Album Review: Chelsea Wolfe - Birth Of Violence


Artist: Chelsea Wolfe

Album: Birth Of Violence

Genre: Dark Folk / Indie Folk / Acoustic

Review by Karl O’Shea

Chelsea Wolfe is one of the more interesting singer/songwriters to emerge in the last decade. Her sound has evolved from stark and minimal dark folk, through goth rock, electronica, drone and more recently, doom metal and sludge, all the while keeping her artistic identity intact. She’s unafraid of evolving her sound with every album and her restless experimentation has paid off with a diverse and adoring fan base.

Birth Of Violence sees Wolfe come full circle to the melancholic and atmospheric folk sound that began her career (think The Grime And The Glow, Unknown Rooms). The focus for most of these twelve tracks is Chelsea’s always-beautiful voice (the title track in particular will give you shivers) and acoustic guitar with the other instruments and sounds playing a restrained and supportive role. The production emphasises atmosphere and evokes an image of a long stretch of a lonely and dusty highway. It’s one of the more beautiful sounding albums you’ll hear this year.

Although there are less of the soft/loud dynamics as heard on more recent albums Hiss Spun and Abyss, Chelsea and longtime collaborator Ben Chisholm avoid tedium by keeping track lengths economical and emphasising melody and mood. Ethereal sounds and other instrumentation are introduced at just the right moments and no single element lingers any longer than it needs to. There is an inviting warmth to the production, despite the melancholic song-writing and at just over forty minutes, the album runs at a perfect length whilst leaving you wanting more (I may have played this album three times in a row on release day).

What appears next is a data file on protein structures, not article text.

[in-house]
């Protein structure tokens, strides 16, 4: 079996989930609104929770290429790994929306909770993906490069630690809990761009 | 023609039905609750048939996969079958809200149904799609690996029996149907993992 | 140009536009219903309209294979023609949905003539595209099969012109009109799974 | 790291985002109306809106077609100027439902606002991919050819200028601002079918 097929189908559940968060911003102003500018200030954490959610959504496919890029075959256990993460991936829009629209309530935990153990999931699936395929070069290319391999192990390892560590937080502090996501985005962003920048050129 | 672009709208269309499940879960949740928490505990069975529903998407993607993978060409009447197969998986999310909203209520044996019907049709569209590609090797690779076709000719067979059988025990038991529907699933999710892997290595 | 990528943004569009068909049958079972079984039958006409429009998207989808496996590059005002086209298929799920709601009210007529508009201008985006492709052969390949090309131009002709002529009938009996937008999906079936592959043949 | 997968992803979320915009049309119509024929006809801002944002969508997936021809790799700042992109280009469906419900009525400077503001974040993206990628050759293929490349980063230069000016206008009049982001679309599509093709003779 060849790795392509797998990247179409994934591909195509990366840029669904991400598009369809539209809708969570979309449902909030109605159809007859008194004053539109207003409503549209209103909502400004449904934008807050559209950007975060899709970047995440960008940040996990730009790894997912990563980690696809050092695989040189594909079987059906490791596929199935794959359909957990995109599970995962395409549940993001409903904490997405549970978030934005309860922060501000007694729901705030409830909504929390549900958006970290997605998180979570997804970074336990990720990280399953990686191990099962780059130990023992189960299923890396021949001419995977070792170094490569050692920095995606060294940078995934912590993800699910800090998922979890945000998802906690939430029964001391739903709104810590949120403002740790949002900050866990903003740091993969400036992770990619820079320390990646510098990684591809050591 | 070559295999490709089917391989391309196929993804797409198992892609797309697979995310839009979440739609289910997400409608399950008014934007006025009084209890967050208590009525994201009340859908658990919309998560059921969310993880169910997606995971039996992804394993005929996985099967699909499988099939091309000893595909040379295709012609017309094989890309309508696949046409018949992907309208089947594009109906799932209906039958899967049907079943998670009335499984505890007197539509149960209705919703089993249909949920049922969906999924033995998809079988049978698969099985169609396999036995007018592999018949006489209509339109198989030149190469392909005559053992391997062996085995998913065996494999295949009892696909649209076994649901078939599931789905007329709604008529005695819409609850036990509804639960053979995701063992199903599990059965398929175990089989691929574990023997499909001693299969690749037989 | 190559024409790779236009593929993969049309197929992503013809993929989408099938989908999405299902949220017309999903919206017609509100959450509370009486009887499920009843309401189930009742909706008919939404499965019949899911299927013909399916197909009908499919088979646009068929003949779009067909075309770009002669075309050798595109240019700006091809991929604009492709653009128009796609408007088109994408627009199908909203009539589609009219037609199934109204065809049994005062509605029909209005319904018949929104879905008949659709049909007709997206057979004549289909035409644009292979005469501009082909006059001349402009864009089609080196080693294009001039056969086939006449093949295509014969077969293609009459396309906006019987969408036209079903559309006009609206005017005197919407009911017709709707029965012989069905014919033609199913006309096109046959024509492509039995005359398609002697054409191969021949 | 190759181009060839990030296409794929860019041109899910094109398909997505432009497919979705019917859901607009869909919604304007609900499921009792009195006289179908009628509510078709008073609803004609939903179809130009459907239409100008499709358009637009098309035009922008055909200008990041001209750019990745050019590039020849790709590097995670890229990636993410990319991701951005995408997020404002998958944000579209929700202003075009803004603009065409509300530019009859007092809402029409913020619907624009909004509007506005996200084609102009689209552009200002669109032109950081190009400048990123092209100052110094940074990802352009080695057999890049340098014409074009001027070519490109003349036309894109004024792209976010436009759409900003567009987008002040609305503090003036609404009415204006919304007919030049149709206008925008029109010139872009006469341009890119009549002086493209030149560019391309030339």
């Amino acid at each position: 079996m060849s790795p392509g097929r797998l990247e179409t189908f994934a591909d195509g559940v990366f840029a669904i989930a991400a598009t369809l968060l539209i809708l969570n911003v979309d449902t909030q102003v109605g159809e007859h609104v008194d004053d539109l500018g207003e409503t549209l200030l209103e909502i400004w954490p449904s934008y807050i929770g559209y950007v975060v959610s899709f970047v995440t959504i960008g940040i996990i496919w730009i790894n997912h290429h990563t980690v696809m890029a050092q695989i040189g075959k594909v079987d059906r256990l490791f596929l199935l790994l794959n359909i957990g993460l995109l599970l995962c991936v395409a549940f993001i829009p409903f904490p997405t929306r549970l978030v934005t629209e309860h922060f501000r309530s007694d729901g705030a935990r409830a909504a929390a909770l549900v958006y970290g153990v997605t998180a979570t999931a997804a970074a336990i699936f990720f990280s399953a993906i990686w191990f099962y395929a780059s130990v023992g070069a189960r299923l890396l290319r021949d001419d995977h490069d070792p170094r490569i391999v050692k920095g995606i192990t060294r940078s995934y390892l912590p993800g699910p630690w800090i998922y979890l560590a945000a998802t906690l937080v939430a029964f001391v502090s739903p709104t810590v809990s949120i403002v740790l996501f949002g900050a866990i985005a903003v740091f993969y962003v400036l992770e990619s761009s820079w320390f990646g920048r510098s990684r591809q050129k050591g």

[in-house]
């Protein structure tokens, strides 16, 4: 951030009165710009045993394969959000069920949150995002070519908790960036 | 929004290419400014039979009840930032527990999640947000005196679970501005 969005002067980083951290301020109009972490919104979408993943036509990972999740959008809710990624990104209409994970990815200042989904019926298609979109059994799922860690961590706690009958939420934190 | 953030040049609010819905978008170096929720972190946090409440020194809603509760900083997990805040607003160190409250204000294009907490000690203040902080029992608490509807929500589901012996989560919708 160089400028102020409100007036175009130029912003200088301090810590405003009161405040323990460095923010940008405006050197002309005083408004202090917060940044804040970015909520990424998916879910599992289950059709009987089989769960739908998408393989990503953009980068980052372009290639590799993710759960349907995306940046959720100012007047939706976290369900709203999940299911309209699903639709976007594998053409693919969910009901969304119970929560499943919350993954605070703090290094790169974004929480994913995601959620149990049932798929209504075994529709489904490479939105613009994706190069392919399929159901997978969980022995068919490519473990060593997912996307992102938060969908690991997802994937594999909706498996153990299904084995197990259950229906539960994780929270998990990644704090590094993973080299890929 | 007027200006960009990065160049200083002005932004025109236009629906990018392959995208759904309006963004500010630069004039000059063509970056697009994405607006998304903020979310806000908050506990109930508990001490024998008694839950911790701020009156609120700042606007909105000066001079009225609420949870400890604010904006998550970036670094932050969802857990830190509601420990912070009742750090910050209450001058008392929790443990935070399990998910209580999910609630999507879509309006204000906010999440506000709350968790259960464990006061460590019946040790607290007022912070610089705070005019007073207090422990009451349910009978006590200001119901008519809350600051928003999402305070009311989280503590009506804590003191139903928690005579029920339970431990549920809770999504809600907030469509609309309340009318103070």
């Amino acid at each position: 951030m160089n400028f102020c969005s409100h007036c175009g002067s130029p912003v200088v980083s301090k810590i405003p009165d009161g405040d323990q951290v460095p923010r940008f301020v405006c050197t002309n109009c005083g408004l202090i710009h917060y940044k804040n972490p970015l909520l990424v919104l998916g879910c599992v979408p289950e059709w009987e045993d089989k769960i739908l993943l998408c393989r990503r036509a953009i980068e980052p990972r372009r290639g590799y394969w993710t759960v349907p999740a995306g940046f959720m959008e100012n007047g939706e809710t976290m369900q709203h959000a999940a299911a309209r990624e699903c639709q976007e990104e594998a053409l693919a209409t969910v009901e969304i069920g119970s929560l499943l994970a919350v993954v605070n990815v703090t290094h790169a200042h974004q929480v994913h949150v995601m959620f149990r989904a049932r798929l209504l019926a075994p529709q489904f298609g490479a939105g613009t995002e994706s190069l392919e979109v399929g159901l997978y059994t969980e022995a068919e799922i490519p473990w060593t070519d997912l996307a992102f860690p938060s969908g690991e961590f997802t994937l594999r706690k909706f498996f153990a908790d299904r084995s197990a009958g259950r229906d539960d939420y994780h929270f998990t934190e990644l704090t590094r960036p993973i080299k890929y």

While you could claim that a return to folk and acoustic music is regressive considering the evolution in her career, Birth Of Violence is no simple retread. Wolfe’s voice isn’t buried under tonnes of reverb as heard on her first couple of albums and the production is much more inviting compared to the colder vibe of The Grime And The Glow or Apokalypsis. When the ingredients come together this tastefully, it’s difficult to complain.

Of course, if you were expecting more foreboding sounds and crushing riffs then you will be disappointed. This is the sound of an artist decompressing and returning to their roots whilst filtering those sounds through a decade of stylistic twists and turns. And as always, it sounds hauntingly beautiful.

8.5 out of 10

Birth Of Violence is out now through Sargent House.


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